Come and Take a Rest
Whether you are a young student, whose main labor is getting your education, or whether you are well into your work life, with a career to build, perhaps with a family to care and provide for, or even if you’re anywhere in between – you have work to do. It’s a fact that we all have things that we need to get done, things that won’t be put off, things that enrich our lives, or simply make them even possible.
In short this is what we colloquially call ‘adulting’. The doing of the business of life. We might find ourselves thinking or even saying, “what I wouldn’t give to be young again”. That is to say: be free from the responsibilities of adulthood. But really, even a child has a measure of work, sized down to their capacity of course, but certainly there.
Bearing responsibility begins when we’re young. It starts off with being responsible for yourself, and spreads out eventually to include being responsible for other people, for their well-being, for their care. Our work grows with our capacity to work.
We all have work to do, daily, even constant work to do. Paid and unpaid. Recognized and unrecognized.
How are we to deal then, with the constant load of work, the burden of responsibility? Well, if this were a nonstop onslaught, none of us could. But God has given us the mysterious gift of rest.
The most obvious way in which we rest is to sleep. When we sleep our muscles, relax, our body repairs itself our brain makes sense of all that it has experienced and stores away all that it has learned. Certainly, a full night’s sleep is kind of a big deal, but there is more to rest than sleep.
In the book of Leviticus 23:3 we read: “there are six days when you may work, but the seventh day is a day of sabbath rest, a day of sacred assembly. You are not to do any work; wherever you live, it is a sabbath to the Lord.”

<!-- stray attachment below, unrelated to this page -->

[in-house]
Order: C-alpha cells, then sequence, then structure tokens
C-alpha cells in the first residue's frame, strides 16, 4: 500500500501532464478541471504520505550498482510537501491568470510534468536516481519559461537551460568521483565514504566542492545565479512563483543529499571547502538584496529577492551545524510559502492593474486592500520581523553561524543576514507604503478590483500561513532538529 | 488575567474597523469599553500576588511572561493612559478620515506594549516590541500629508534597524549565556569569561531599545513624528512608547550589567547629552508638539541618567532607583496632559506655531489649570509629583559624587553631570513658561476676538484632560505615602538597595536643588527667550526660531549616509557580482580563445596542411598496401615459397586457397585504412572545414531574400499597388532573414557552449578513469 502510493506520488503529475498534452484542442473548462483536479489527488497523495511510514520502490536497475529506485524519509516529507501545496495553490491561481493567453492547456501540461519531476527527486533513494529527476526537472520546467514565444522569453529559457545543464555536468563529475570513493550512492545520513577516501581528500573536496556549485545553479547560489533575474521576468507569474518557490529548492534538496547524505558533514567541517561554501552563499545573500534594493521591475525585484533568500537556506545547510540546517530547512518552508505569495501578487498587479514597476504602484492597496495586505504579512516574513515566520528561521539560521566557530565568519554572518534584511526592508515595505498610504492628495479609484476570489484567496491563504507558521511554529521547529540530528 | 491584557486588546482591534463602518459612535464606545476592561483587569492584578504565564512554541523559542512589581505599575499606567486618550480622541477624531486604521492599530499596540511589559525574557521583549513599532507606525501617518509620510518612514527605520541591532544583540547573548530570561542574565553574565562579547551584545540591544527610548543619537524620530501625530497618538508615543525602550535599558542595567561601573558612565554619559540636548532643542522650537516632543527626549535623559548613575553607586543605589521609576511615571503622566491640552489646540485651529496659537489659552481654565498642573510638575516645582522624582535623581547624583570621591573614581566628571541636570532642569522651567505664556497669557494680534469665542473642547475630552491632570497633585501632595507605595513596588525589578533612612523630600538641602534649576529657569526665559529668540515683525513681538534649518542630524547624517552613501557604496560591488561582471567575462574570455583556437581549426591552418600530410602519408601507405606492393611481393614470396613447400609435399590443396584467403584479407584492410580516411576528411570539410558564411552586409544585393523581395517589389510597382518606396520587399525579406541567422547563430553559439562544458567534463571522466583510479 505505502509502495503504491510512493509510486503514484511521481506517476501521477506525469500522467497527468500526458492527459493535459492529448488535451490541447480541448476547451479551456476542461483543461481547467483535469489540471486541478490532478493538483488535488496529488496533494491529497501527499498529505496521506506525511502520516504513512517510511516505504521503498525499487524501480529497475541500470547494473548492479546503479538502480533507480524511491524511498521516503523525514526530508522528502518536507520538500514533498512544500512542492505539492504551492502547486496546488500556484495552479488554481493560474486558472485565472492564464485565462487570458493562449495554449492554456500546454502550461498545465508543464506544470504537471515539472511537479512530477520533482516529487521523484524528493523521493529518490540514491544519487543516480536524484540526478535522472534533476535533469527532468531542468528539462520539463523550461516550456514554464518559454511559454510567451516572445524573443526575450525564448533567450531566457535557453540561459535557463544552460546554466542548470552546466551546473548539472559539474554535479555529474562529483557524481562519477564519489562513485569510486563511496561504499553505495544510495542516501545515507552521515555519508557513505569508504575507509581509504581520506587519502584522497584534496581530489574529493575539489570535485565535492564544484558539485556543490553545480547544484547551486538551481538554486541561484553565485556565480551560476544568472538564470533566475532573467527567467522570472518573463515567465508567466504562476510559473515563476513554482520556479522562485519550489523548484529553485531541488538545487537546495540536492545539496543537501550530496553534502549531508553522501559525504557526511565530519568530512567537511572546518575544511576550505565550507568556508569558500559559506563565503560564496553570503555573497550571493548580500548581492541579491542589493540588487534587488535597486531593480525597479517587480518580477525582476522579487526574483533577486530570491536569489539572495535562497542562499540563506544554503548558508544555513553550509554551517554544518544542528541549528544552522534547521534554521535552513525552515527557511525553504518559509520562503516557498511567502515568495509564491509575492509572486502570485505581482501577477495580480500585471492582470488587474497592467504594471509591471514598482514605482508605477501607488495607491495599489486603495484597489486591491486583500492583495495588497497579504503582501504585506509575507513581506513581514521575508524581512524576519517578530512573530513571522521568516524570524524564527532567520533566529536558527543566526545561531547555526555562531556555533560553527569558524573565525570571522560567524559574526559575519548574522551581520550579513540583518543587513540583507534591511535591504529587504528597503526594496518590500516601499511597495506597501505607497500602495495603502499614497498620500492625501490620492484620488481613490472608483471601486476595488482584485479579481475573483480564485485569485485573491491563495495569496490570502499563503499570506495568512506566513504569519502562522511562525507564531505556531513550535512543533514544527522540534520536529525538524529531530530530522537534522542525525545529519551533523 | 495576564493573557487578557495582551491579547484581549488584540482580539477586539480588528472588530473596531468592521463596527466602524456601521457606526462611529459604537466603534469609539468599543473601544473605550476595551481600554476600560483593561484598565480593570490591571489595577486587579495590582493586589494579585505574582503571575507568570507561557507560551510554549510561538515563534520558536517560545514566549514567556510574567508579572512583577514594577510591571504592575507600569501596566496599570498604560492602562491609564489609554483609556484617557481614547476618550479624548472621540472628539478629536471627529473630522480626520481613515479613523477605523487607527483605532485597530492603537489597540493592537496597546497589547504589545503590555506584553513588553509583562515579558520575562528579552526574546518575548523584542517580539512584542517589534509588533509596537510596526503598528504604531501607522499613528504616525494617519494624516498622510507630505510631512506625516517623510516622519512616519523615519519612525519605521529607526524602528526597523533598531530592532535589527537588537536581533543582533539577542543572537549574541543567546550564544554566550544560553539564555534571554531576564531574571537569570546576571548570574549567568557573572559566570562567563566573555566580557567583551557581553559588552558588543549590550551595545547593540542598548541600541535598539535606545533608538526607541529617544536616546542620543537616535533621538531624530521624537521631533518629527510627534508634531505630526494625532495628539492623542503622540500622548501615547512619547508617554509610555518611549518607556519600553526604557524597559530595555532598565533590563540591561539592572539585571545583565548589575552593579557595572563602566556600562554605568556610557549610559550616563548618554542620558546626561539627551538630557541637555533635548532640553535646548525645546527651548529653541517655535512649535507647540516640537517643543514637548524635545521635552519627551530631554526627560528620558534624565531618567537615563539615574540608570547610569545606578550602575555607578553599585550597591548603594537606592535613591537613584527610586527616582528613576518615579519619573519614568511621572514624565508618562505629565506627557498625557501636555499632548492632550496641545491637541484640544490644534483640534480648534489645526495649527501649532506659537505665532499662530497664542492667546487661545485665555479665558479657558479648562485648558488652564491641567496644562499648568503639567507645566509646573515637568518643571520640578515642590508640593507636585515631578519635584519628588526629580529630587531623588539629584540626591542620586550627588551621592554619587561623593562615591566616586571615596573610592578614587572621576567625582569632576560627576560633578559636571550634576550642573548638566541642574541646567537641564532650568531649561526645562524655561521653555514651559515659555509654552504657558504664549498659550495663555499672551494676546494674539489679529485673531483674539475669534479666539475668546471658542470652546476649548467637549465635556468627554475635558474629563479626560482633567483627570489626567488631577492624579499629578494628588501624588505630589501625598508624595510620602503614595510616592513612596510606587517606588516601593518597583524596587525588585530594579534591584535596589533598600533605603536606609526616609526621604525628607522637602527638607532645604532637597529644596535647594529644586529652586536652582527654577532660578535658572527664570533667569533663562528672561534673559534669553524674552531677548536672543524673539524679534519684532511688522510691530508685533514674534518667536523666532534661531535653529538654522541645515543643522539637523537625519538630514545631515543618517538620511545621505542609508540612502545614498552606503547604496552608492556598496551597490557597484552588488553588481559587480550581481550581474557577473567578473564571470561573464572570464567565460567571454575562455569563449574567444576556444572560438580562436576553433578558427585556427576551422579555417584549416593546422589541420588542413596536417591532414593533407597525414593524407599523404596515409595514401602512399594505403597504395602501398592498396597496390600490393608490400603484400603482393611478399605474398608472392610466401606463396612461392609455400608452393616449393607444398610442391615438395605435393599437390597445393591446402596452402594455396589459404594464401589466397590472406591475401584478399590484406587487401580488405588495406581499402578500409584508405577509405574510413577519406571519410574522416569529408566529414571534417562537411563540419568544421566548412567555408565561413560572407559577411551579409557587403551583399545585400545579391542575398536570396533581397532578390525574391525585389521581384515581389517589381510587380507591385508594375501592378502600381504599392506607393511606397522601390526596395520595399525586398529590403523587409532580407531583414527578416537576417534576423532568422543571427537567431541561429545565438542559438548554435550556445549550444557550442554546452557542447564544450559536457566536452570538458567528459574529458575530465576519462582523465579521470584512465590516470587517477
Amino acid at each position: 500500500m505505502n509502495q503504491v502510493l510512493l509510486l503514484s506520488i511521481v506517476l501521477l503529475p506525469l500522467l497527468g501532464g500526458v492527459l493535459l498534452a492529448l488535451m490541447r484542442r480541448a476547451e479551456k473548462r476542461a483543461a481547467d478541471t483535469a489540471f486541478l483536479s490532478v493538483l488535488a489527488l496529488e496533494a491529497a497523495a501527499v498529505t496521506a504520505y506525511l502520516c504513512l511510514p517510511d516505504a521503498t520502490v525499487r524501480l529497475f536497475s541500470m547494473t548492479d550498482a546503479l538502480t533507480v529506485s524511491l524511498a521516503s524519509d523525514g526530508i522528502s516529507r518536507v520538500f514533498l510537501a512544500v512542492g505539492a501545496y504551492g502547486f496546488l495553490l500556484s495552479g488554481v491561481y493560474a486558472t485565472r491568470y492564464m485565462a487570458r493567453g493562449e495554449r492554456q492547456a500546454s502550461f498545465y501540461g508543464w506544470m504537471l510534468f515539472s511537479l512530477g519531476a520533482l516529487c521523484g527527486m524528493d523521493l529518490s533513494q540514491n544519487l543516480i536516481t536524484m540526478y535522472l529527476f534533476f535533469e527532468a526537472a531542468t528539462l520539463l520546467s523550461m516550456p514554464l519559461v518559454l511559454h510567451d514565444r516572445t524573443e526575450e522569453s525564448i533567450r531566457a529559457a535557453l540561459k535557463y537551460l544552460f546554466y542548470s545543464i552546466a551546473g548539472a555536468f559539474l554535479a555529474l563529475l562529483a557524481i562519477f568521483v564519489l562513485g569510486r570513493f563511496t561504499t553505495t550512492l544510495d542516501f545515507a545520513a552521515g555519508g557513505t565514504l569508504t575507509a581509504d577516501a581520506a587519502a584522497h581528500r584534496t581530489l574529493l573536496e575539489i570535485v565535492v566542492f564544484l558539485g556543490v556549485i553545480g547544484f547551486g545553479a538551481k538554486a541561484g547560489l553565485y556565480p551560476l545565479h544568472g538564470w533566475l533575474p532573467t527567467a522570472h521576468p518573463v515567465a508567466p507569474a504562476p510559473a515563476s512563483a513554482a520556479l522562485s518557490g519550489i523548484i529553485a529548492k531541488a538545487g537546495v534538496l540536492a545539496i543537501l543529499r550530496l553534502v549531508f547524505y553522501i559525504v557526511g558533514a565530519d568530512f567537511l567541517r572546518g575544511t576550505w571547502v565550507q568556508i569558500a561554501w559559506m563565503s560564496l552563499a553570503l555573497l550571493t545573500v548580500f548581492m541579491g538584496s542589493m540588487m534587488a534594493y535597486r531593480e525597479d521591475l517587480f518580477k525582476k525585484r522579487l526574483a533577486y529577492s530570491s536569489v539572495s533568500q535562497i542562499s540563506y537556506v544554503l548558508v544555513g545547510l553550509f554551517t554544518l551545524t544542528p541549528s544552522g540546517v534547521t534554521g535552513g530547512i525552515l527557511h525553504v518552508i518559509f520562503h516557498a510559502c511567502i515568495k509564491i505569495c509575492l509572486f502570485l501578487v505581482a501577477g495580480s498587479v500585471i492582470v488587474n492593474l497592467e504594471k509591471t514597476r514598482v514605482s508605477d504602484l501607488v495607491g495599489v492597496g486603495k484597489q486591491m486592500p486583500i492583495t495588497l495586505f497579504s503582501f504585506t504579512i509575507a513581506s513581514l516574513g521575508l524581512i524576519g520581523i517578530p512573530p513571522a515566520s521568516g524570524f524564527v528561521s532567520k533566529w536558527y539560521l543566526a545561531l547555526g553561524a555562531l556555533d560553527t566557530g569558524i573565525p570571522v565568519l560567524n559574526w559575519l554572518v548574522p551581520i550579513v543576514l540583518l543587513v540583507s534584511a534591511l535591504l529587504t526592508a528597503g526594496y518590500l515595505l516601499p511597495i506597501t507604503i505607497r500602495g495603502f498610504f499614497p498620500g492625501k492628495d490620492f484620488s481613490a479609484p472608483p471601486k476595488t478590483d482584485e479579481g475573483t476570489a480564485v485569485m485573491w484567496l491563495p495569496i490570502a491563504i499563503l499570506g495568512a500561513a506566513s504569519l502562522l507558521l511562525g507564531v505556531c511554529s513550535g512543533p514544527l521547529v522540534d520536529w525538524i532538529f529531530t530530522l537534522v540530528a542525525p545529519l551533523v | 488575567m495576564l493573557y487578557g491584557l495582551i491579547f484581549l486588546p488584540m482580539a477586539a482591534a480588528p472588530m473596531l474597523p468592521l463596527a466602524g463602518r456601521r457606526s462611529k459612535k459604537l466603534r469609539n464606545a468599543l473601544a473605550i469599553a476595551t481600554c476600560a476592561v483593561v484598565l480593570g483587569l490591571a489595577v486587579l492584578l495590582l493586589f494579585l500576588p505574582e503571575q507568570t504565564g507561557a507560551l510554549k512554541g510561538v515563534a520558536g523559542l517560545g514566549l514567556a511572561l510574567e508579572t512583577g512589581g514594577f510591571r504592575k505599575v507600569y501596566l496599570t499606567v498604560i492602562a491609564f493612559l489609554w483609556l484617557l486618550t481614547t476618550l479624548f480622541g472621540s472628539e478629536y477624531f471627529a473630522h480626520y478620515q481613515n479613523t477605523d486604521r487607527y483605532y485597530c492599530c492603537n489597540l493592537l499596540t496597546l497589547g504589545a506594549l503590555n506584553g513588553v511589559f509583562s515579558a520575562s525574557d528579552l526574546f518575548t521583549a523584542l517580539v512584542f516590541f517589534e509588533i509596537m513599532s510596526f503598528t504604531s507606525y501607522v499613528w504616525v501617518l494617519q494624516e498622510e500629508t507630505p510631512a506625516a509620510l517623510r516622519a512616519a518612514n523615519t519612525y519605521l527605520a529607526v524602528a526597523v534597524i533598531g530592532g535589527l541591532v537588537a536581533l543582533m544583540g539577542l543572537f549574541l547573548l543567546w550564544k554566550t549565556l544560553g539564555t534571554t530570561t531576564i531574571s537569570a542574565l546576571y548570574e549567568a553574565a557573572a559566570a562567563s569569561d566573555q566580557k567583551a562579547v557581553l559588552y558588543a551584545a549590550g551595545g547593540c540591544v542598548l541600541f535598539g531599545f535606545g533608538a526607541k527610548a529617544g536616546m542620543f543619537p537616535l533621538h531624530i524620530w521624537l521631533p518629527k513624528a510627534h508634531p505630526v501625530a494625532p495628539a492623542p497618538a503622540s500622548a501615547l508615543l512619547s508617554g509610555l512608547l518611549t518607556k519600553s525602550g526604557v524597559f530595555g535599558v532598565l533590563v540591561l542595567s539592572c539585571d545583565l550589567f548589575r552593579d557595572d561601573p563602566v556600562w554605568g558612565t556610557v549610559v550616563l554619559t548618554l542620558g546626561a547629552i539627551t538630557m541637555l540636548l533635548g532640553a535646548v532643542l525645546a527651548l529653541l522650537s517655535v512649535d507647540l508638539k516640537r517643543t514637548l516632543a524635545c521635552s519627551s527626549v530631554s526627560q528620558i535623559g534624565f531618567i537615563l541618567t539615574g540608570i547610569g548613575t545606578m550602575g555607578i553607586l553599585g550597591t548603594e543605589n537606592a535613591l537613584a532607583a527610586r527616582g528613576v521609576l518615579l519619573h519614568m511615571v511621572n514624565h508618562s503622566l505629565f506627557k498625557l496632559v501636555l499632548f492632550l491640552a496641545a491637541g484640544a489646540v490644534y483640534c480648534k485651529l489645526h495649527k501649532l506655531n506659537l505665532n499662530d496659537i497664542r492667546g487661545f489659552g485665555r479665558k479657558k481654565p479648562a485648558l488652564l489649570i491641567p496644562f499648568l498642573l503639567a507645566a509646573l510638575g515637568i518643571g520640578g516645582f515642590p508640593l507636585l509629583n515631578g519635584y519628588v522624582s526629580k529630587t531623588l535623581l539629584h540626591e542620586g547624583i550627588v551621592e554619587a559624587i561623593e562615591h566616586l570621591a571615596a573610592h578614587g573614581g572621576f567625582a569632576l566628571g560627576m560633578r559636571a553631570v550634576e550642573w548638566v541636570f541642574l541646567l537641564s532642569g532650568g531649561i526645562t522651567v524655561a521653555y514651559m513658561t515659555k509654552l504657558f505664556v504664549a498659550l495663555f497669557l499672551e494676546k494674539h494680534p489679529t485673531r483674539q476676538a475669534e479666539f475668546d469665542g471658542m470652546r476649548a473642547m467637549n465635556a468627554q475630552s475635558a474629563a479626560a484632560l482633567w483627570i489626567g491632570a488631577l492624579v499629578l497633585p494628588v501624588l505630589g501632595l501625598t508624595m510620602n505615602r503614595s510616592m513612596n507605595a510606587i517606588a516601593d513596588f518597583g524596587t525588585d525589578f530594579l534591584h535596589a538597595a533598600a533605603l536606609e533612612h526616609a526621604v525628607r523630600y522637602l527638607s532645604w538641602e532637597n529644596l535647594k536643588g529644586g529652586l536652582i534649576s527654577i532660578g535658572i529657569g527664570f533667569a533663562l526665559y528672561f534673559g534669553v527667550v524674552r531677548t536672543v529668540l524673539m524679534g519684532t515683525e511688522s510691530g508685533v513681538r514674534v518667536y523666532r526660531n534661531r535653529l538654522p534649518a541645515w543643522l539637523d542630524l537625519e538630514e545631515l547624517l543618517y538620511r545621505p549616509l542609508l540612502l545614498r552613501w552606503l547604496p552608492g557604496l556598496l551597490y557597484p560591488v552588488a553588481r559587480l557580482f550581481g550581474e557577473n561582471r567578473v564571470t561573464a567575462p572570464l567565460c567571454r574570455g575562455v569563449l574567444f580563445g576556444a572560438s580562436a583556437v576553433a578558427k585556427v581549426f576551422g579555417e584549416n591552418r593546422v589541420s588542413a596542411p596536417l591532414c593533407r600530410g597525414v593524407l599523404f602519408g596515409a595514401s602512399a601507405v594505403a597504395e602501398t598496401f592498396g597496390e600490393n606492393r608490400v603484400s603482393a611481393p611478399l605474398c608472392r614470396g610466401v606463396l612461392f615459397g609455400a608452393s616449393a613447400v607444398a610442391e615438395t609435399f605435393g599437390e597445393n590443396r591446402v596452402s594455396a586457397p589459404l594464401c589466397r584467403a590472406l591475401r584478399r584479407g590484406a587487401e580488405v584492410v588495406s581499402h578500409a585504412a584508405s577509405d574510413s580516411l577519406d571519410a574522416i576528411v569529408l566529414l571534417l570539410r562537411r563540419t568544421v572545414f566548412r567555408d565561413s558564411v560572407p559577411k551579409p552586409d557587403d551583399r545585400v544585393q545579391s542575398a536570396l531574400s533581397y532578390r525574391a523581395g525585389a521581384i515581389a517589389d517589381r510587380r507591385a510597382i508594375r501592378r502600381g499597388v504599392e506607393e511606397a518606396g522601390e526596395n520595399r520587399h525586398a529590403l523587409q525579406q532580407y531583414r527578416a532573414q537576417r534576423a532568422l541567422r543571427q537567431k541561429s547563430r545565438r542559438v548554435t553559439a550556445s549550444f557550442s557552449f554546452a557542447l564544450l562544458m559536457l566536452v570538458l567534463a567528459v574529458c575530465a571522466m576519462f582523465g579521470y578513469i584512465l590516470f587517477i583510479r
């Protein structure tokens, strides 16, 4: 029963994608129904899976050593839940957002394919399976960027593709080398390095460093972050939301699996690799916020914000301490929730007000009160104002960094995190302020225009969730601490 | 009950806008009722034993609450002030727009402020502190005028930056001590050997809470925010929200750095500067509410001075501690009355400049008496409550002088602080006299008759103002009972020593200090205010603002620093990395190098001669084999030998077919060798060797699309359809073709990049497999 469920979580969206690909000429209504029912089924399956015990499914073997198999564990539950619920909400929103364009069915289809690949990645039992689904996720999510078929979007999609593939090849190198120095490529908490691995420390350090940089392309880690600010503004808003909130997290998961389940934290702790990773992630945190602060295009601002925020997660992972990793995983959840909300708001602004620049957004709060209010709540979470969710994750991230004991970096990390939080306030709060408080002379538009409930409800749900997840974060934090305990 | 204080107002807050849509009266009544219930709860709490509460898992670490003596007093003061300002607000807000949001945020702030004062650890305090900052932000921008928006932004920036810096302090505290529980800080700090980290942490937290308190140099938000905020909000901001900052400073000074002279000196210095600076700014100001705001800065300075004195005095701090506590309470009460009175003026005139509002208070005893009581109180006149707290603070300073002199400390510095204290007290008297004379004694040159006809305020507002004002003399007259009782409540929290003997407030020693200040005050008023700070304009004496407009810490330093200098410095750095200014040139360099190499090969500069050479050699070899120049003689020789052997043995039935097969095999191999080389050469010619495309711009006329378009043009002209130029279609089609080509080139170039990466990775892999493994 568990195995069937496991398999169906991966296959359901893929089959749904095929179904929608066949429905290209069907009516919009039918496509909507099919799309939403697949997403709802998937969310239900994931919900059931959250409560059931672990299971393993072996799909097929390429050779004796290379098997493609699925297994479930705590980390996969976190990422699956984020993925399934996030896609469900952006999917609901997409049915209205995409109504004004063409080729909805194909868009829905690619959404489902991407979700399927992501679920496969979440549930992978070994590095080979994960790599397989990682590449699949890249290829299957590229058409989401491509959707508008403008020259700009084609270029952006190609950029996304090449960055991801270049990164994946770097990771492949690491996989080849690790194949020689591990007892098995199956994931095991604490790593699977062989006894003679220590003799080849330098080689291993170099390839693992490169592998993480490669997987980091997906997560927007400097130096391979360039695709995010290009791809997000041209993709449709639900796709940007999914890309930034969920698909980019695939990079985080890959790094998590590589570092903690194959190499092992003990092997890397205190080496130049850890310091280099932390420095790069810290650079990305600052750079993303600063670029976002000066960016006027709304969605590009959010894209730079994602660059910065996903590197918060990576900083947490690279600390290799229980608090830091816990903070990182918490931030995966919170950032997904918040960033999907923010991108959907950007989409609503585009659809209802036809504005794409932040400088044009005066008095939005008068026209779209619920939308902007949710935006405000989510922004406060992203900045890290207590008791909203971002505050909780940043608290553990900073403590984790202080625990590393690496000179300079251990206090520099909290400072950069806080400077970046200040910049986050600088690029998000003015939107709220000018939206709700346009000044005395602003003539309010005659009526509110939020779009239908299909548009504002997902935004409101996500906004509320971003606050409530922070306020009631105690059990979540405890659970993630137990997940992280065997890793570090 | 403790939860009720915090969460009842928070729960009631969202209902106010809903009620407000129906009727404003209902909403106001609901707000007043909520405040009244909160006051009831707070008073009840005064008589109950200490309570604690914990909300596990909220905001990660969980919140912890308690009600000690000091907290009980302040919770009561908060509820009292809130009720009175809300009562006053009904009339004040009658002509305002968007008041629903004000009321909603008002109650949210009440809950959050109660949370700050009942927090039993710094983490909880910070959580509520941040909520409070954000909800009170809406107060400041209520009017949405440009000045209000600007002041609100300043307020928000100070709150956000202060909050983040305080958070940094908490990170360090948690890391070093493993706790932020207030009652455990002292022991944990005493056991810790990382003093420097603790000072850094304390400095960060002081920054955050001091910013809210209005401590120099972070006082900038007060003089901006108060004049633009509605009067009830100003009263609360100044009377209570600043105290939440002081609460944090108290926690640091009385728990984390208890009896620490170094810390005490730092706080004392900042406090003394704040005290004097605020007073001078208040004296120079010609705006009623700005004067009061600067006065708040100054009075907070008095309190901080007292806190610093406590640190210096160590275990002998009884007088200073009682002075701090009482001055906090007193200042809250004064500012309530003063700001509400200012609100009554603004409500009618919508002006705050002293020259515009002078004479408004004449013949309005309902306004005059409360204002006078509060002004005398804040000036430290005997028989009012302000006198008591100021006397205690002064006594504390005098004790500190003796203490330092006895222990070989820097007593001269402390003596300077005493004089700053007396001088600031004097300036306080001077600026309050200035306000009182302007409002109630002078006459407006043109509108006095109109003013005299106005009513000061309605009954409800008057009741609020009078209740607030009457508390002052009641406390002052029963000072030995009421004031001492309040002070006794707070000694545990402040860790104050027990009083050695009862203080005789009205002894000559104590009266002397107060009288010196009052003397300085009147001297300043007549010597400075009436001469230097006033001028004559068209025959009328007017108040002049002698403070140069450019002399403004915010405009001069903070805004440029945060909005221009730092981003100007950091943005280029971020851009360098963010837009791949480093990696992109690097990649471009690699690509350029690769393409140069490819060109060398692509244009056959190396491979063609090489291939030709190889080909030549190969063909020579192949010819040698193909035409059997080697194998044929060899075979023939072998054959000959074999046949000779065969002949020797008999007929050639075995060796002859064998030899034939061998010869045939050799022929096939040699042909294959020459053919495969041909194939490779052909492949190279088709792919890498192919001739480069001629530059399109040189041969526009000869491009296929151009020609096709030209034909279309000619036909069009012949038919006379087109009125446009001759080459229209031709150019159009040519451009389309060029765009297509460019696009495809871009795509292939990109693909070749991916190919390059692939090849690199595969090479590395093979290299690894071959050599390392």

God here, institutes a whole piece of our calendar for a deeper, more transformative rest, than simply the rest of sleep. God designed us to require sleep, we become physically ill and mentally compromised when we lack it. But here, when God says aside for himself, chosen people, a nation of priests, he institutes a new kind of rest.
A sabbath rest is a willful rest, a chosen rest. Again, there’s a little choice about sleeping. If you try to go without sleeping altogether, you’ll discover why some have called sleep, ‘the gentle tyrant’. It can be delayed, but not defeated. But this sabbath rest, is a matter of choice. It is a matter of obedience.
Obedience may sound to our modern ears, quite burdensome, and too like just more work to do. But we are assured of better sources for obedience than obligation or fear.
In the epistle 1 John 5, we read: “this is love for God, that we obey his commands, and his commands are not burdensome.”
The frivolous priorities of the world, the instant gratification seeking appetites of our flesh, and the subtle insinuations of the devil will find ways to make us think of obedience to God as burdensome, as hard work.